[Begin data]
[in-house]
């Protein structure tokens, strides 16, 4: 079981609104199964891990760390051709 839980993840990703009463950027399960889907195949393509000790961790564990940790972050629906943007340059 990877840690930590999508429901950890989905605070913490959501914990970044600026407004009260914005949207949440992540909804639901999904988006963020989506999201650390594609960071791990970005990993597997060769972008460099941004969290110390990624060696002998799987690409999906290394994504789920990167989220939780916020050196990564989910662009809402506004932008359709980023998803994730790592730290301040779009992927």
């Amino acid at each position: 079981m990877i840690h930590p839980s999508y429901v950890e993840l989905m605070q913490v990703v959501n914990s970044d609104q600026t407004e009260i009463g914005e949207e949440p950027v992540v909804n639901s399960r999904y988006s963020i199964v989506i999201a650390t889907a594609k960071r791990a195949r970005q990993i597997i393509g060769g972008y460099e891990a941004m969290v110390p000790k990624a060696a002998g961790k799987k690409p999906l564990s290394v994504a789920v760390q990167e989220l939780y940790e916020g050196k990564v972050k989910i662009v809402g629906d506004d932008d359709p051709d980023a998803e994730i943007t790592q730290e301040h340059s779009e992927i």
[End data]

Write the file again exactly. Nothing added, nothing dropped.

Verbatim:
[in-house]
């Protein structure tokens, strides 16, 4: 079981609104199964891990760390051709 839980993840990703009463950027399960889907195949393509000790961790564990940790972050629906943007340059 990877840690930590999508429901950890989905605070913490959501914990970044600026407004009260914005949207949440992540909804639901999904988006963020989506999201650390594609960071791990970005990993597997060769972008460099941004969290110390990624060696002998799987690409999906290394994504789920990167989220939780916020050196990564989910662009809402506004932008359709980023998803994730790592730290301040779009992927």
């Amino acid at each position: 079981m990877i840690h930590p839980s999508y429901v950890e993840l989905m605070q913490v990703v959501n914990s970044d609104q600026t407004e009260i009463g914005e949207e949440p950027v992540v909804n639901s399960r999904y988006s963020i199964v989506i999201a650390t889907a594609k960071r791990a195949r970005q990993i597997i393509g060769g972008y460099e891990a941004m969290v110390p000790k990624a060696a002998g961790k799987k690409p999906l564990s290394v994504a789920v760390q990167e989220l939780y940790e916020g050196k990564v972050k989910i662009v809402g629906d506004d932008d359709p051709d980023a998803e994730i943007t790592q730290e301040h340059s779009e992927i």